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Hand holding agar plates.

Introduction to antibiotic resistance

Resistance simply means that a specific antibiotic is not effective against a specific bacterium. In clinical practice strict definitions are used to determine if bacteria growing in collected patient samples (e.g., blood or urine) are susceptible, intermediate or resistant to selected antibiotics that can be used to treat infections caused by these pathogens.

The results are used to guide the treating physician in the choice of antibiotic therapy. ”Susceptible” means that the patient is likely to respond well to therapy with this antibiotic, ”intermediate” means that the efficacy is uncertain but that it might work under certain circumstances (e.g. with higher dosing, specific infection sites or mild disease) and ”resistant” that is not likely that patient will be cured with this antibiotic. European countries use similar definitions for antibiotic susceptible testing (produced by The European Committee on Antimicrobial Susceptibility Testing; EUCAST) but other methods and breakpoints are sometimes used in other countries.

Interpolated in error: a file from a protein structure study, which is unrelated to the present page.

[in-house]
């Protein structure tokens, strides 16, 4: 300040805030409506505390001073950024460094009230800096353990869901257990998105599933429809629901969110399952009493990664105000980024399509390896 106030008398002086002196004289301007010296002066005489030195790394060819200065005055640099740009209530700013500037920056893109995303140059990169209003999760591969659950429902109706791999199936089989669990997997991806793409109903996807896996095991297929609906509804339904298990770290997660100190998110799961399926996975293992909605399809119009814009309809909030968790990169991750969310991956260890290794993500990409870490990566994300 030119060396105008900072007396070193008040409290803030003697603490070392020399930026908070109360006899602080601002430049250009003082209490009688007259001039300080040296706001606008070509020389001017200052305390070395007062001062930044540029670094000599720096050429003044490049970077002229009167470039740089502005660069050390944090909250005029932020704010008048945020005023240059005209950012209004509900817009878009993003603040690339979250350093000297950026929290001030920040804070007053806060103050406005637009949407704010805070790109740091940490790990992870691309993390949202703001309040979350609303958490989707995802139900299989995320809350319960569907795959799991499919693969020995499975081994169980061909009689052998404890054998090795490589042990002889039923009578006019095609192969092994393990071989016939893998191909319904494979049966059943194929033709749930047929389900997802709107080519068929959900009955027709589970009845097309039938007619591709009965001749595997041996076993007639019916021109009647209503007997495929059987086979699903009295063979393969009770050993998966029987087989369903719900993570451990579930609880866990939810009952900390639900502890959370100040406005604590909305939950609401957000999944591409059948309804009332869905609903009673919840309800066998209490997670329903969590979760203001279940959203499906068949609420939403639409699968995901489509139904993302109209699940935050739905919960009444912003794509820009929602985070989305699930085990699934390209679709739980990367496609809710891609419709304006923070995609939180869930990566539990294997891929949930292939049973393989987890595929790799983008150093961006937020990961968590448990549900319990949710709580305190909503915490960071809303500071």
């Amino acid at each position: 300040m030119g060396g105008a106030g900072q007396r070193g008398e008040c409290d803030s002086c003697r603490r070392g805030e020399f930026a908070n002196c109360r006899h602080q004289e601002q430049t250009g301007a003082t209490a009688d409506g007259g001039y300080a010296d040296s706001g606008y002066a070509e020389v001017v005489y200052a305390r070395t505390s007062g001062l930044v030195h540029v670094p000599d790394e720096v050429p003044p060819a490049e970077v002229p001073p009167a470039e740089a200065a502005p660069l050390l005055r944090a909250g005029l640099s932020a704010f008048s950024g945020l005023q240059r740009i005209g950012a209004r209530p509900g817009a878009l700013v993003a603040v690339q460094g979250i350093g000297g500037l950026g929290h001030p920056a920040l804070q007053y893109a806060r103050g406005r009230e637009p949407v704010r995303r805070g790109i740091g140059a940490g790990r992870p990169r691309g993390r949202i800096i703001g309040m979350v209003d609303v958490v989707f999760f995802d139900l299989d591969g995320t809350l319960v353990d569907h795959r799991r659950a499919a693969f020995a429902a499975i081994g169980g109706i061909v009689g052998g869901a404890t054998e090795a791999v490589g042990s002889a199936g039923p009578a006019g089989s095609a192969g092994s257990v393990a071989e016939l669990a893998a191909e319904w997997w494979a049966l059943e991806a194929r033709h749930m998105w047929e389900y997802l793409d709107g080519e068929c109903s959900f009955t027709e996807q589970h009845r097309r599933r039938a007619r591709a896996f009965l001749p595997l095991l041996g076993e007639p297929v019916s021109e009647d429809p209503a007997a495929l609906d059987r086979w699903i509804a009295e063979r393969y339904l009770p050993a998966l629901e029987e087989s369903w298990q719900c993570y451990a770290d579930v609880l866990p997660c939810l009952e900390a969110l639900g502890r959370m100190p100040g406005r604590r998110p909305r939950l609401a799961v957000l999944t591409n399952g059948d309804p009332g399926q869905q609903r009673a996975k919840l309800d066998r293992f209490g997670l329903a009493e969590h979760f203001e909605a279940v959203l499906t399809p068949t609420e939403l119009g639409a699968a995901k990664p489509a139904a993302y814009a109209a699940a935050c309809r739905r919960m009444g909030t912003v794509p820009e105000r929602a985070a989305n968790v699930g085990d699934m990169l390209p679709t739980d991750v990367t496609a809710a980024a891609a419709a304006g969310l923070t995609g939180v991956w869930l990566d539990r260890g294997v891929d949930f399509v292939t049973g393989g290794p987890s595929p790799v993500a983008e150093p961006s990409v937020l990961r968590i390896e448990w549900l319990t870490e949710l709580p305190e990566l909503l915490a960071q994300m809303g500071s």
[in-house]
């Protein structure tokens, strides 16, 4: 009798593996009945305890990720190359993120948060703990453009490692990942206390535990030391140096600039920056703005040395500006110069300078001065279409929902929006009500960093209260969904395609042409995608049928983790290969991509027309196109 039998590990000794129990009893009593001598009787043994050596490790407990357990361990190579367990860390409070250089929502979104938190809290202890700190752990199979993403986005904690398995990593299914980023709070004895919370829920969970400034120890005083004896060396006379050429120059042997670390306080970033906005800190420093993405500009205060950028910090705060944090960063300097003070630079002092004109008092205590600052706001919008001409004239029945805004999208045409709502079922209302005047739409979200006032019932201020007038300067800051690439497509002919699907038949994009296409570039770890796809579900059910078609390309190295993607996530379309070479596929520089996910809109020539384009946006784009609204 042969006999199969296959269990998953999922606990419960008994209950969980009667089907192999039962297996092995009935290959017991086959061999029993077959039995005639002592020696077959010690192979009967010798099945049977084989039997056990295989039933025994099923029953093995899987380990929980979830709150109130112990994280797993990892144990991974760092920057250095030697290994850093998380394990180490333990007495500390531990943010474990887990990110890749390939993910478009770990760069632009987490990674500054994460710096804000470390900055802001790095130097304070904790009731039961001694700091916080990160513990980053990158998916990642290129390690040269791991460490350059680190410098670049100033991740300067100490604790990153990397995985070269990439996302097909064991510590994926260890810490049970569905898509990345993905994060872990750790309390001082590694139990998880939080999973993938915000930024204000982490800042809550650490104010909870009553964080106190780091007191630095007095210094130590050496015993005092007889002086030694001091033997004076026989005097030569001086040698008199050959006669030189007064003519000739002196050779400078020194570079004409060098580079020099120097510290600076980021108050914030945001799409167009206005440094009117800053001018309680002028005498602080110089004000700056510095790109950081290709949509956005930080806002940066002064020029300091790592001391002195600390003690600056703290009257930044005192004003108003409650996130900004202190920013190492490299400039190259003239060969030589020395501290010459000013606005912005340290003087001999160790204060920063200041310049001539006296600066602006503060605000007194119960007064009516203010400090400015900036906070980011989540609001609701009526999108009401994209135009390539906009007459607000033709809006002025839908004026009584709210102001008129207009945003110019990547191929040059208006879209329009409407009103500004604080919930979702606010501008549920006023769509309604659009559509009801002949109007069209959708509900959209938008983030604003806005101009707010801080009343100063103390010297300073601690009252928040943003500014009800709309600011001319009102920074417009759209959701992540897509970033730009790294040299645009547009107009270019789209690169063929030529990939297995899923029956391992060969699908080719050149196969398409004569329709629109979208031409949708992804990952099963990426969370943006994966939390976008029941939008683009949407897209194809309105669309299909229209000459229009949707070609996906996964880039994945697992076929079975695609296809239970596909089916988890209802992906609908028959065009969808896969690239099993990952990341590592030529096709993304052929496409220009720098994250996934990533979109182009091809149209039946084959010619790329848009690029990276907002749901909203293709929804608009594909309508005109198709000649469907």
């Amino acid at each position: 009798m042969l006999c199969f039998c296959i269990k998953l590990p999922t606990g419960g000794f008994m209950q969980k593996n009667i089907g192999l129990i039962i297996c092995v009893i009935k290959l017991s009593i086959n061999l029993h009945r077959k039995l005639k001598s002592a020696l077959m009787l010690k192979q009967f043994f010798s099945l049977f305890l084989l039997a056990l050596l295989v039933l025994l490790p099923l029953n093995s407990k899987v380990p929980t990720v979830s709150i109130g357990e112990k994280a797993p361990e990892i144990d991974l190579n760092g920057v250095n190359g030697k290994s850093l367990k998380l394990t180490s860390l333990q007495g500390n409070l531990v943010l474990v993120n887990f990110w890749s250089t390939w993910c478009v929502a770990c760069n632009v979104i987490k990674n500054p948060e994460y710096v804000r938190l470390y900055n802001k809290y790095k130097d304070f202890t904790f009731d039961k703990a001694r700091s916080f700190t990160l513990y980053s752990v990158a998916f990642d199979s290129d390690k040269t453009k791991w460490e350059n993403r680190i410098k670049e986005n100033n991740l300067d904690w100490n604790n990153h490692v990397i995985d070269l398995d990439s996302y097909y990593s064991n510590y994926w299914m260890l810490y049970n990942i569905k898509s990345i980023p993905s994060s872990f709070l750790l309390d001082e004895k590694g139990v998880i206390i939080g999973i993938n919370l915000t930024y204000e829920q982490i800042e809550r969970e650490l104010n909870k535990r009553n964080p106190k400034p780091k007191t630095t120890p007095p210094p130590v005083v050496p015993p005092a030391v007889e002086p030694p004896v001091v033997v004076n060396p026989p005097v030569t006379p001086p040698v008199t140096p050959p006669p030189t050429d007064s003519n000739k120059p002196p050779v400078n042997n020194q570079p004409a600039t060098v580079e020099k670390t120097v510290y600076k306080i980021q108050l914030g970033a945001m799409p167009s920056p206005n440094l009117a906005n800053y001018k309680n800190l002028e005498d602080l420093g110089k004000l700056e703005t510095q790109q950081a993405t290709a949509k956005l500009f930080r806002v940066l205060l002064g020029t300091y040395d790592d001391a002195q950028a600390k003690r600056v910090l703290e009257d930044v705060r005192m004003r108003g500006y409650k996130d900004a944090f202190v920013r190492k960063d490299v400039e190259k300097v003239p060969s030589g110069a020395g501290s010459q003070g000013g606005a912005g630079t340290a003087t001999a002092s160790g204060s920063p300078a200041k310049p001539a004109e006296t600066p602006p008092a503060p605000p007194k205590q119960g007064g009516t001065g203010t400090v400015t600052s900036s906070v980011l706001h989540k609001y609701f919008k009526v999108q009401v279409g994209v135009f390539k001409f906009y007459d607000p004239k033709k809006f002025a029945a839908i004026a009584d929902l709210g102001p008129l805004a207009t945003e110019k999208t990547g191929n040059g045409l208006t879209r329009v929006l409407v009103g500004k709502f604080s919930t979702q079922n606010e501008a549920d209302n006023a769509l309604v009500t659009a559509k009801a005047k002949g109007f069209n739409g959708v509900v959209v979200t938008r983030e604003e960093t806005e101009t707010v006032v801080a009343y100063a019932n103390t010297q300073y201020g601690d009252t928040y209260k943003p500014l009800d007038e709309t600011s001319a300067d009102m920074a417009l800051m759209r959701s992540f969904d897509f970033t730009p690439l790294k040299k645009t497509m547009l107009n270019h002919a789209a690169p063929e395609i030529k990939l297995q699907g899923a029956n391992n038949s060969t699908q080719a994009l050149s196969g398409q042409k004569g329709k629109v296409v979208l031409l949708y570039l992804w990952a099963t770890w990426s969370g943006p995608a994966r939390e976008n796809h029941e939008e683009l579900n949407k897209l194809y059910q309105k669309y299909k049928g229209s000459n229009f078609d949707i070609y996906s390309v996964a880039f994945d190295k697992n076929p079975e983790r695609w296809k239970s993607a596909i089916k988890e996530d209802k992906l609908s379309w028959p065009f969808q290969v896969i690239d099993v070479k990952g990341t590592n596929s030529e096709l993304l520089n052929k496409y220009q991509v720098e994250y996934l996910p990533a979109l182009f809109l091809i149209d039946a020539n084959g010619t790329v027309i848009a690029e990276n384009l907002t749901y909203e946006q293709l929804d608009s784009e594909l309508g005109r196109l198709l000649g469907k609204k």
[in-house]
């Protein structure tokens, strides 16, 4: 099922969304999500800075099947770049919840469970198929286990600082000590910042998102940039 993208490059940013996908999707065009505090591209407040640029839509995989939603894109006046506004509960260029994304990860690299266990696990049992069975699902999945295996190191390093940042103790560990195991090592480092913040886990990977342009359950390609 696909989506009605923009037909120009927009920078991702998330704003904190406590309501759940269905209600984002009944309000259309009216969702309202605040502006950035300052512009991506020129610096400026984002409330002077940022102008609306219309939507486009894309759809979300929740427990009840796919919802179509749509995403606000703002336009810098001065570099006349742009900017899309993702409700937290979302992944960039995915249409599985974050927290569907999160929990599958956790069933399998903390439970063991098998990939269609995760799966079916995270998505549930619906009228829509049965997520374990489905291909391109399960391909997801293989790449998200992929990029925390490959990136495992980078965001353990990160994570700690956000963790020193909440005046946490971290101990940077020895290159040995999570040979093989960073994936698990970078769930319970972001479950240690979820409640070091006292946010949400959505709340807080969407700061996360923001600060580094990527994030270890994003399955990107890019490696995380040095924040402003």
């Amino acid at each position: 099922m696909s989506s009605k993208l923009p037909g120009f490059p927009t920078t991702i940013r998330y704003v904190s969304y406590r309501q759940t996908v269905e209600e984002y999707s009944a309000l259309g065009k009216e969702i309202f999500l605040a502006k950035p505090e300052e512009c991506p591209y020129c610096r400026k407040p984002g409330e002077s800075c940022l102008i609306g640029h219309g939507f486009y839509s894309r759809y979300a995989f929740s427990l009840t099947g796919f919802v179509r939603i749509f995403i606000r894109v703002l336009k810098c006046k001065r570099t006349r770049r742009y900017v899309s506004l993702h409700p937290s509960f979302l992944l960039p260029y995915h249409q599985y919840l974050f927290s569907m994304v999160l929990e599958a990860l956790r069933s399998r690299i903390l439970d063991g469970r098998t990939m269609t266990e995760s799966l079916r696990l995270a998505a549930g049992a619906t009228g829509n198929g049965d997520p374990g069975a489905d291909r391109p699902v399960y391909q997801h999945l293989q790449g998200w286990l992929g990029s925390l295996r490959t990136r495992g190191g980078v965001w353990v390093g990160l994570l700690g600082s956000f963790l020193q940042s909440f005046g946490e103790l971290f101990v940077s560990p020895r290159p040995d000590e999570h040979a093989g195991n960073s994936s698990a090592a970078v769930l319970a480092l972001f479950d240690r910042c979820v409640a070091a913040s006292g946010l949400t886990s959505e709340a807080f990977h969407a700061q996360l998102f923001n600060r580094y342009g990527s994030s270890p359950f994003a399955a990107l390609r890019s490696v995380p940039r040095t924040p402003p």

For each bacterium, a panel of antibiotics will be tested to which the bacteria can be susceptible to all, some or none of the tested drugs. Resistance to multiple antibiotics that are considered standard therapy is referred to as ”multidrug resistance” and resistance to all available options as ”pandrug resistance”. Importantly, different bacterial species are naturally resistant to many antibiotics, which are therefore not considered treatment options for these pathogens in the first place. Also, keep in mind that resistant bacteria are not more likely to cause an infection and are not more virulent or aggressive than susceptible strains.

Find out more

In the See also section of this step, you can access the EUCAST website and learn more about the committee.

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This article is from the free online course:

Antibiotic Resistance: the Silent Tsunami

Uppsala University